Key to the problem is that it actually impedes the goal of creating a possible physical and electronic paper trail for transactions because they are not occurring in the formal banking system. The main goal of this international governing body is to promote transparency through the global financial system and reduce money laundering and terrorist financing through the implementation of monitoring and reporting methods at financial institutions.
In addition to the concern of transparency, the FATF also pointed to its overall goals of comprehension and collaboration between national governments and their financial institutions, urging those entities to create a supportive network that strives to meet the goal of financial inclusion.
Financial institutions have often pointed to a lack of resources in human capital, time and money as reasons for the categorical divestiture or termination of certain segments of their business.
It’s important to note that FATF says it actually expects financial institutions to take “commensurate measures” which do not imply a “zero failure approach,” though this could be a far cry from how national regulators react to compliance lapses.
FinCEN echoed that approach in guidance issued on Monday that emphasizes the importance of money services businesses (MSBs), including money transmitters, which have been terminated categorically at several banks for nearly a decade due to the concerns of heightened regulatory scrutiny and federal banking regulators stating they were at a “higher risk” for money laundering.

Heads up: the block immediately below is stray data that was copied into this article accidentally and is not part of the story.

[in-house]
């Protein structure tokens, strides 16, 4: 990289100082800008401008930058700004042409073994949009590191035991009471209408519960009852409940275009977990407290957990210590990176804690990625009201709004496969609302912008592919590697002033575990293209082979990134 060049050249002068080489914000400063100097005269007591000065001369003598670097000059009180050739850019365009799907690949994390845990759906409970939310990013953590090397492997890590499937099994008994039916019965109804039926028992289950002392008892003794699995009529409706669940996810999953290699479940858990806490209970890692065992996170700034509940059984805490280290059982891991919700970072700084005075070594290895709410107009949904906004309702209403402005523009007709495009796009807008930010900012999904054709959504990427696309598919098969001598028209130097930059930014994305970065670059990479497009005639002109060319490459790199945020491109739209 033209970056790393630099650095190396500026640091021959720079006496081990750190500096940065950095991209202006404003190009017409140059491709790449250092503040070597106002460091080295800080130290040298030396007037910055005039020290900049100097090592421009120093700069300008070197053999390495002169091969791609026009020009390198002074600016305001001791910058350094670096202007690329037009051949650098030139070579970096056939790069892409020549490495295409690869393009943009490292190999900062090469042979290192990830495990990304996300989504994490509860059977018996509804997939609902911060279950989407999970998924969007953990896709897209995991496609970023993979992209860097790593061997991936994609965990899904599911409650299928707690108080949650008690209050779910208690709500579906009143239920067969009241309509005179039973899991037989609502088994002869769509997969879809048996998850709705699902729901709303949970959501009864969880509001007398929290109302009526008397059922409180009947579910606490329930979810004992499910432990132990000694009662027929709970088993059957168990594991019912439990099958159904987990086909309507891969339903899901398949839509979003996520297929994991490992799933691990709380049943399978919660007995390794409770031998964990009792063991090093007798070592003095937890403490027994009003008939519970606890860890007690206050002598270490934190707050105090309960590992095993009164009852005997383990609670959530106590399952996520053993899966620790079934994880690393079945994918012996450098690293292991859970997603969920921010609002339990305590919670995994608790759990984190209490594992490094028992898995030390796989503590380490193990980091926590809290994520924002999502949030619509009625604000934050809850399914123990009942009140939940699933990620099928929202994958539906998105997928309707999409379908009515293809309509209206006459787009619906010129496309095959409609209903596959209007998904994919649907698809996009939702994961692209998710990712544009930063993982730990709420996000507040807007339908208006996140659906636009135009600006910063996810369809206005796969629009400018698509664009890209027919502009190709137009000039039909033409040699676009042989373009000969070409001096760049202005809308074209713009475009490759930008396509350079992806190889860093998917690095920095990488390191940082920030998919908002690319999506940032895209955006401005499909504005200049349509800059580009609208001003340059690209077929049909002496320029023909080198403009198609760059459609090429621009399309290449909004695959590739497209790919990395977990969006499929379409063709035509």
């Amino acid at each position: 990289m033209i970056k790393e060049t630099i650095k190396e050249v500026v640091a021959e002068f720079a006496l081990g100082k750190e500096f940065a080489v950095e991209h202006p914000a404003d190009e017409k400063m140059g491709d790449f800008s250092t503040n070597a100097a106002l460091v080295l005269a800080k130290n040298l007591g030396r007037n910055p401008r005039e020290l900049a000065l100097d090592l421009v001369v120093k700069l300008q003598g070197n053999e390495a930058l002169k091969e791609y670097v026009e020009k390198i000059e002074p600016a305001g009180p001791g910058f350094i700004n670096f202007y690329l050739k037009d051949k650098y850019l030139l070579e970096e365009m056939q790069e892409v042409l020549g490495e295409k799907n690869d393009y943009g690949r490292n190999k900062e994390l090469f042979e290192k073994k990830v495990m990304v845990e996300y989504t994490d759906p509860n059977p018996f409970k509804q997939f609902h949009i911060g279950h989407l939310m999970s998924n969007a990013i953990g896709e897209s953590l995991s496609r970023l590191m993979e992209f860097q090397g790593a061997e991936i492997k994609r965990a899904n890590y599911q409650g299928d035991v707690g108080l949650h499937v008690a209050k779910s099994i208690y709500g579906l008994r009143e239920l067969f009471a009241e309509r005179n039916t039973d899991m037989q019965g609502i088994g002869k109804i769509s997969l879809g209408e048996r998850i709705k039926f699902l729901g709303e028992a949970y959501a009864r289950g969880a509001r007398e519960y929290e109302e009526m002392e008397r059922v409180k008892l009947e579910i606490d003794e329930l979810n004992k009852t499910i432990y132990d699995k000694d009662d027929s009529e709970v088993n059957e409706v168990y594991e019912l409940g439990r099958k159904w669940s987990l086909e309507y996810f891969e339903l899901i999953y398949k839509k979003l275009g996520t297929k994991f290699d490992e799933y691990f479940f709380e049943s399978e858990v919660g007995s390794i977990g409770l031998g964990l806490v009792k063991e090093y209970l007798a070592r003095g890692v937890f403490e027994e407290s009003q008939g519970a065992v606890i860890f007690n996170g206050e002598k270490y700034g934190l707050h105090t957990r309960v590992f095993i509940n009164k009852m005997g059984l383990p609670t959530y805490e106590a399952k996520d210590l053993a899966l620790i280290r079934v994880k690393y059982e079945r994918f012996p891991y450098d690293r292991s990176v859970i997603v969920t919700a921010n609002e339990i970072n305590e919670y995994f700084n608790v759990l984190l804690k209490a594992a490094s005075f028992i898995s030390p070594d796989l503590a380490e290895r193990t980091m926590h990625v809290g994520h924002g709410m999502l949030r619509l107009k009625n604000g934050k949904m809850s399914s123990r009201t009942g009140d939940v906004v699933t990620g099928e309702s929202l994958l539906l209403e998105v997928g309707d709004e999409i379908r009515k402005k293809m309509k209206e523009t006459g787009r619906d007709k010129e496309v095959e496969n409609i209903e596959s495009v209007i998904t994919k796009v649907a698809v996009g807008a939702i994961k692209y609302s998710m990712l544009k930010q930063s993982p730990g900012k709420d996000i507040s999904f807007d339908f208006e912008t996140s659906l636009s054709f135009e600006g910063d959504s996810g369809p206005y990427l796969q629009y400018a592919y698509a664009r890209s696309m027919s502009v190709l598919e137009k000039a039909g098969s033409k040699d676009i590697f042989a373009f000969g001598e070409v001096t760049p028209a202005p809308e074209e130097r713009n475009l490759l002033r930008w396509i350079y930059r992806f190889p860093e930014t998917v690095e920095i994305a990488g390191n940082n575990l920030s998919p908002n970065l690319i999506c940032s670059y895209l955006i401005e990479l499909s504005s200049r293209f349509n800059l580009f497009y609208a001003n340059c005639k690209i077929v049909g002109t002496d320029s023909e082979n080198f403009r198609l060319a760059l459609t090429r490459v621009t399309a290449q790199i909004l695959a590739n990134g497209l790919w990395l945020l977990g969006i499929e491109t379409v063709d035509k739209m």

In the release, the governmental body said it “does not support the wholesale termination of MSB accounts without regard to the risks presented or the bank’s ability to manage the risk.”
Some banks have adapted to growing concerns of money laundering and terrorist financing by applying a blanket policy to prohibit fund transfers for foreign MSBs. Barclays PLC closed the accounts of 250 MSBs which accounted for about 75 percent of all MSB customers.
The closures, in some cases tied to remitting operations in Somalia, caused an international uproar, with groups stating they would have no way to send money to impoverished foreign family members.
FinCEN highlighted that MSBs often provide financial services to vulnerable entities who are less likely to use traditional banking services, making it even more crucial to keep them within the regulated financial system.
The Treasury Under Secretary for Terrorism and Financial Intelligence, David Cohen, said Monday at a conference that banks should not be de-risking.
HSBC Holding’s Bob Werner, the bank’s global head of financial crime compliance, questioned whether cutting off risky customers would actually curtail financial crime. HSBC closed accounts in certain high-risk segments, following the pattern of safety by avoidance.
“We’re passing them around. It’s like a game of Old Maid. That’s got to stop. We’ve got to figure out how to deal with that,” said Werner last month, at an accounting conference in New York. “Chances are the risk is still coming back to us, it’s just less transparent.”